Secret Love Affair is still on-going, so I am still clutched tight in its over-heated grip and loving every minute of it. (I am so thrilled for Yoo Ah-in, by the way. That his last drama before Military Duty is such a gooder, and that his acting is being so well remarked on. It makes me a very happy fan-girl.)
But! Other dramas do exist and I shall babble on about a couple of them now.
I have managed to hook the husband into watching Miss Korea with me. It took a tiny bit of effort (the beginning was a tad rocky — I have a draft post all about it — should be up early next week), but Ji-young strutted her awesome self and Director Ma stared down the world with her awesome self, and the husband came on board. (He is, perhaps unsurprisingly, not as moved by the dark warmth of Lee Sun-kyun‘s voice. Watching dramas with boys is different.)
I had an interesting moment of culture-shock (which I love!) while watching the Taiwanese drama, In a Good Way. Our leading lady, Lin Jia En, is a freshman in college in the 1990s. And the drama beautifully captures her growth into adulthood as she figures out who she is and what her dreams are. Very relatable and universal coming-of-age feelings.
But at one point, there is a protest (I won’t share any details, so no spoilers here). And the University reacts with shock and dismay because, “There’s never been a protest on campus before! What if this becomes a habit!?!” And I had to laugh. Because in the States, college-protests are as much a part of campus life as mystery meat in the cafeteria. And have been for decades.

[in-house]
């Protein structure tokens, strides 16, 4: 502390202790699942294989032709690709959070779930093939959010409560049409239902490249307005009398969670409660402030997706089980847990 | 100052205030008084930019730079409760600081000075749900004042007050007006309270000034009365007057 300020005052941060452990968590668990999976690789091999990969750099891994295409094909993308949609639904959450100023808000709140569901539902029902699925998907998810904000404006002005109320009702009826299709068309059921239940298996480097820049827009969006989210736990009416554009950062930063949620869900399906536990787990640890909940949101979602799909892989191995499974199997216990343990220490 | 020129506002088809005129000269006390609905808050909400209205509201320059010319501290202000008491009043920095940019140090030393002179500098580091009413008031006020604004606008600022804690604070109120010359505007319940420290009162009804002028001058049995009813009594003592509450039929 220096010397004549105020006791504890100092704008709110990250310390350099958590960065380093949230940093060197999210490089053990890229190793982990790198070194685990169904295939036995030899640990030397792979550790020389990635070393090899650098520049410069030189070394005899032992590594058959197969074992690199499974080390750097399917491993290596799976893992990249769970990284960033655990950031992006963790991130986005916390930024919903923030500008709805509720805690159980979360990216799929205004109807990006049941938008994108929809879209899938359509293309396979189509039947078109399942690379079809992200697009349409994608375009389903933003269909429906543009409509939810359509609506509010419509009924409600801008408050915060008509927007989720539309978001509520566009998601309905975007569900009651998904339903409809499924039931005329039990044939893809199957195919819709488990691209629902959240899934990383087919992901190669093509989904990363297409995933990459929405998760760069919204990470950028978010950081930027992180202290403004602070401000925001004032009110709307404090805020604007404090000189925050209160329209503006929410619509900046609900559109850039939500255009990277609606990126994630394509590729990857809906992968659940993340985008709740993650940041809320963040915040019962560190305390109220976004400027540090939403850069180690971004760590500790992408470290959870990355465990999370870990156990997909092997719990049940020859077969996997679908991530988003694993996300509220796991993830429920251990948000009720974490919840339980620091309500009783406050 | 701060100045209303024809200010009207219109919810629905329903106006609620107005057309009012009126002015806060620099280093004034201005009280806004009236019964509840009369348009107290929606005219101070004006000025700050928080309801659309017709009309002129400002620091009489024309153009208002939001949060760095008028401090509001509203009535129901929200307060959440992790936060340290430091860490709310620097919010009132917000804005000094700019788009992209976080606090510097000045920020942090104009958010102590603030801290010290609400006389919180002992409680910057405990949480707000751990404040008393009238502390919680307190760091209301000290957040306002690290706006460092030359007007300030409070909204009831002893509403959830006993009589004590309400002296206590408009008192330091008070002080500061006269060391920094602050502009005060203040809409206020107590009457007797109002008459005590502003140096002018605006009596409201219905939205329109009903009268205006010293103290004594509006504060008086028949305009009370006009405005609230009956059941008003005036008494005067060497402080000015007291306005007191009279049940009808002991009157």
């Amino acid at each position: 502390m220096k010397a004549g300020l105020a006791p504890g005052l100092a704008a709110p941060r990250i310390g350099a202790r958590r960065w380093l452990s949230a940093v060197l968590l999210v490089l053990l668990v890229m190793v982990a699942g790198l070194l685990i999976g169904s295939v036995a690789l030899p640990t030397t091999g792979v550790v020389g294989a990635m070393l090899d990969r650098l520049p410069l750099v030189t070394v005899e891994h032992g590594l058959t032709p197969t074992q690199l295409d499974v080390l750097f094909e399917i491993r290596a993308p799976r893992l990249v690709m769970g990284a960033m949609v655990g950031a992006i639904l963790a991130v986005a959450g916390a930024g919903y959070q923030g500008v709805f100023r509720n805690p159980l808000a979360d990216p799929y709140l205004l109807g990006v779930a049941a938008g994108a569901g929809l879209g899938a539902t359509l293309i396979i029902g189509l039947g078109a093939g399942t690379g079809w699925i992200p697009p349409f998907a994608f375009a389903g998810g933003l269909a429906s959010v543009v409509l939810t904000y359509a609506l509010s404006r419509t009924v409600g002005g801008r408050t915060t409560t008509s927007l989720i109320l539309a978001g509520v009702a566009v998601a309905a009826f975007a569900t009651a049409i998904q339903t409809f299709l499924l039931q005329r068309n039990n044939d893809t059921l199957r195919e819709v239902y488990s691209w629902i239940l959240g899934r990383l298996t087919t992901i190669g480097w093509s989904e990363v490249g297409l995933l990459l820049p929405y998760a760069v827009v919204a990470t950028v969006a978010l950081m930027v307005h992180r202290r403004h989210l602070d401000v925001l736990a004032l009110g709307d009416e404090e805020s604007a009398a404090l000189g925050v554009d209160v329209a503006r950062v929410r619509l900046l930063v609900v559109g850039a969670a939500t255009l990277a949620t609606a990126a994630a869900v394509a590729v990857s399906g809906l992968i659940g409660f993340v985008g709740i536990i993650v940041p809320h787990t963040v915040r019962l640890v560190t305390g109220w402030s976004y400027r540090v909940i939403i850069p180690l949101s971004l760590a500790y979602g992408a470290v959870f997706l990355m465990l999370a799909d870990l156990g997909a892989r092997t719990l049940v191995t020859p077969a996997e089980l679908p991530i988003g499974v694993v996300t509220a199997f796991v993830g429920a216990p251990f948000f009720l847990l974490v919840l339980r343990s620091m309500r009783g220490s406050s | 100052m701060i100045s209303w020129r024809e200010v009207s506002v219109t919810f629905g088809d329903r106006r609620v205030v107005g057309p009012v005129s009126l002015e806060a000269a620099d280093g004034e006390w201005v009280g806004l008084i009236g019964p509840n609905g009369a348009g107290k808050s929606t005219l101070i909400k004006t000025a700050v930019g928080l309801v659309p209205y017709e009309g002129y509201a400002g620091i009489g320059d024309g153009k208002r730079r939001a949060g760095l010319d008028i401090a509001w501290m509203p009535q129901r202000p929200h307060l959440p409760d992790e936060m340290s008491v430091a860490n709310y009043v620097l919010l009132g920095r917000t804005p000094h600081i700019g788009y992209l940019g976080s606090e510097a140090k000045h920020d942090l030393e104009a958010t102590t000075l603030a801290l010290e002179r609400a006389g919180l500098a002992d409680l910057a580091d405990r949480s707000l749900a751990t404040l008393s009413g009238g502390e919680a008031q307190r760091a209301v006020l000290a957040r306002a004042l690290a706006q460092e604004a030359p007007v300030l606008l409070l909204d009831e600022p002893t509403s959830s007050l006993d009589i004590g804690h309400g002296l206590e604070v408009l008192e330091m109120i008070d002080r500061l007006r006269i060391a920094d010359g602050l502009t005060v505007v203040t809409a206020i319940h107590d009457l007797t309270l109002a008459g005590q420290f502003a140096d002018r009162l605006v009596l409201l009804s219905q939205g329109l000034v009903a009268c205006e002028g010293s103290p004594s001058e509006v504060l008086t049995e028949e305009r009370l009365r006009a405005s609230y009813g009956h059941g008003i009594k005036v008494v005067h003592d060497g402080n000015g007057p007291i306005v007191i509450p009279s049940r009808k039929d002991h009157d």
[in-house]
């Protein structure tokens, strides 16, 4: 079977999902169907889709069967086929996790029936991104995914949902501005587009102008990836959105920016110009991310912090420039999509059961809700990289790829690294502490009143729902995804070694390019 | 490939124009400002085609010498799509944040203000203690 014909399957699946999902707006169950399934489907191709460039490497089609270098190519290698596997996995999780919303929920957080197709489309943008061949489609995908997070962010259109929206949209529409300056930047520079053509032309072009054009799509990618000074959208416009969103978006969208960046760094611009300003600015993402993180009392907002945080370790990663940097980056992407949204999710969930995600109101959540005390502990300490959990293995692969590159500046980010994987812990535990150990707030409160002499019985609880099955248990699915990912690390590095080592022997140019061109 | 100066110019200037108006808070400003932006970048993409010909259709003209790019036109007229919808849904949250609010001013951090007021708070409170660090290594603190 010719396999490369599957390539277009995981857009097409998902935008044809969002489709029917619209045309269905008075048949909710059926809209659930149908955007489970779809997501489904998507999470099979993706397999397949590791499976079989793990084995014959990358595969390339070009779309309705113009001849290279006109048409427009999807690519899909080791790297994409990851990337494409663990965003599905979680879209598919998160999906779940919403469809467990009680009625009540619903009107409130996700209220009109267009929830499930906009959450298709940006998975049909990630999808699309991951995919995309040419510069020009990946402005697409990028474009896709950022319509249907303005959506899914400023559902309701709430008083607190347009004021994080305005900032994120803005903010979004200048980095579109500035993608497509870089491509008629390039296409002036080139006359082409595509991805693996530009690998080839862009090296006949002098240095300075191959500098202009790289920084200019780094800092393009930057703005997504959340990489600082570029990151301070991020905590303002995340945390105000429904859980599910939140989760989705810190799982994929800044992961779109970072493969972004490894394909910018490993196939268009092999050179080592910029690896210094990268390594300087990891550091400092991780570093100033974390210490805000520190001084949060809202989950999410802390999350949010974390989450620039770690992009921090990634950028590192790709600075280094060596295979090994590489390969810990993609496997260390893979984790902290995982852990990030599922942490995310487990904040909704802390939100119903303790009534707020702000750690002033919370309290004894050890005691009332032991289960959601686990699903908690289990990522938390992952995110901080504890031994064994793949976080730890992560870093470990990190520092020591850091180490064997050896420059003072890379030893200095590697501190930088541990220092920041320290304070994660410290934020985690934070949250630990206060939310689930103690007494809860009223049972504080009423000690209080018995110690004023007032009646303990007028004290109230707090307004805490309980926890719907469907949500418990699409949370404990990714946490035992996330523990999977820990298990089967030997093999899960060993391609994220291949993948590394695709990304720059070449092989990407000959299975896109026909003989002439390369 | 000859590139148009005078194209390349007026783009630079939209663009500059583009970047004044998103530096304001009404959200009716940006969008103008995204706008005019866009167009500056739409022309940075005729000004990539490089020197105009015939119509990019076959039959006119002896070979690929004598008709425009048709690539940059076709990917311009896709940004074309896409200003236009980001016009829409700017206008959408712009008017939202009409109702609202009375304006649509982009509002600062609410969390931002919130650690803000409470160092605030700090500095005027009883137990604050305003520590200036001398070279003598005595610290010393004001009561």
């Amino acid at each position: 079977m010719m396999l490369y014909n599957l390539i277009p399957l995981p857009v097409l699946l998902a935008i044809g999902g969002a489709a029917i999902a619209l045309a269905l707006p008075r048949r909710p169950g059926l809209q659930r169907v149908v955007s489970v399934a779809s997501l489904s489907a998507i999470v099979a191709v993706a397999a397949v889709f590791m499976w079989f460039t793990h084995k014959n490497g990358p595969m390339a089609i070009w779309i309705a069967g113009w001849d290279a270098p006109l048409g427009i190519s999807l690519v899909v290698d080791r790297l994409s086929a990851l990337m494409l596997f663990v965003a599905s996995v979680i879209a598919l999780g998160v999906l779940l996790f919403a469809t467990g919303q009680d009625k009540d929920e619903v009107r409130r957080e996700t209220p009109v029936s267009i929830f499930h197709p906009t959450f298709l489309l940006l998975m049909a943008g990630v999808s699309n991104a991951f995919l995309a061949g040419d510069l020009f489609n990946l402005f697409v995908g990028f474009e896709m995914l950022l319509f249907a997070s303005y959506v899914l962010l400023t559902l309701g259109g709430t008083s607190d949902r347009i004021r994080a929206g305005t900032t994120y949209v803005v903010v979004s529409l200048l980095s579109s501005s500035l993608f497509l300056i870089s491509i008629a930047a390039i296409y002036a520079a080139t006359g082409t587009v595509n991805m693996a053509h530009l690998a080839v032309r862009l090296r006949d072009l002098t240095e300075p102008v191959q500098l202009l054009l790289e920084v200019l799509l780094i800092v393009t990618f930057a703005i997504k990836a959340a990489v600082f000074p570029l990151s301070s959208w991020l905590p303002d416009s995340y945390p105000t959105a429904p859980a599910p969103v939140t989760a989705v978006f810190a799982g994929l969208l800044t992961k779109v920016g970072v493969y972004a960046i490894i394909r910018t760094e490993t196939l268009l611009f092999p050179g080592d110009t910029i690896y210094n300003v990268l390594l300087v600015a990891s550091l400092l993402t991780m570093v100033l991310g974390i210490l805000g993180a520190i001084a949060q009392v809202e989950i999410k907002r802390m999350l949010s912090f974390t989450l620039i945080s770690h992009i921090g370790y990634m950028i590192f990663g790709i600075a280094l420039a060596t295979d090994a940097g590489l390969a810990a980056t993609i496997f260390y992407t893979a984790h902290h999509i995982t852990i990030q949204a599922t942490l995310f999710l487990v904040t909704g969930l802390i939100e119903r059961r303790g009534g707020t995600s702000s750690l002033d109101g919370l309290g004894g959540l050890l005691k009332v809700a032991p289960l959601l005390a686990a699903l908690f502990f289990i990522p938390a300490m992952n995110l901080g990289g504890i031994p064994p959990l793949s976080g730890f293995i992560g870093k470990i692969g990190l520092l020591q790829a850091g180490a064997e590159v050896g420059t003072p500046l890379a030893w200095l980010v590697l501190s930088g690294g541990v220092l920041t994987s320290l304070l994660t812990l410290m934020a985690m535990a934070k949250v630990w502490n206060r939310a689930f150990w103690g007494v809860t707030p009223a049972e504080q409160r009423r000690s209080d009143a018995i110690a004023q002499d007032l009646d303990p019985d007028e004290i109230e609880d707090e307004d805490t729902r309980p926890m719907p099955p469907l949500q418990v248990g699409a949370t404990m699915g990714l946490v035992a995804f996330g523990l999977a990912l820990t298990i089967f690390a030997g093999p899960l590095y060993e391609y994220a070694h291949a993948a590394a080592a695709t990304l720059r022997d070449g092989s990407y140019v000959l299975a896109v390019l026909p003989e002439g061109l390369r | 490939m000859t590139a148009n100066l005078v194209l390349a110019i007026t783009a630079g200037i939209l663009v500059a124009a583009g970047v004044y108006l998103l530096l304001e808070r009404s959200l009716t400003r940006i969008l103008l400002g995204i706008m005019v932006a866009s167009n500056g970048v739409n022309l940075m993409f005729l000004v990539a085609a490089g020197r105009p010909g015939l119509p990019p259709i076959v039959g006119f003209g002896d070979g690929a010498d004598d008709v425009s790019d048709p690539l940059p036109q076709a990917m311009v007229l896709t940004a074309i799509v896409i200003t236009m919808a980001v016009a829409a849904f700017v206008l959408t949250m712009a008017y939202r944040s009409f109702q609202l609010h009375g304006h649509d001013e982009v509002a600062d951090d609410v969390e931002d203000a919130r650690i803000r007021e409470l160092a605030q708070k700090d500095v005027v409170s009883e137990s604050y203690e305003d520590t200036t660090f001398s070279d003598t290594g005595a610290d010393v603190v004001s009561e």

And then I got thoughtful. Because the reason college life in the United States has public protest as part of its culture is because of a whole lot of political turmoil in the 1960s. Which made me curious about the political state of affairs in Taiwan during the 1990s. I’ve only done the barest of Wikipedia-based research but I know far more about Taiwan’s recent(ish) history than I did before. And that’s why I love these little moments of culture-shock. It’s a great nudge to learn more about the world around me.
Drama-watching: it’s educational!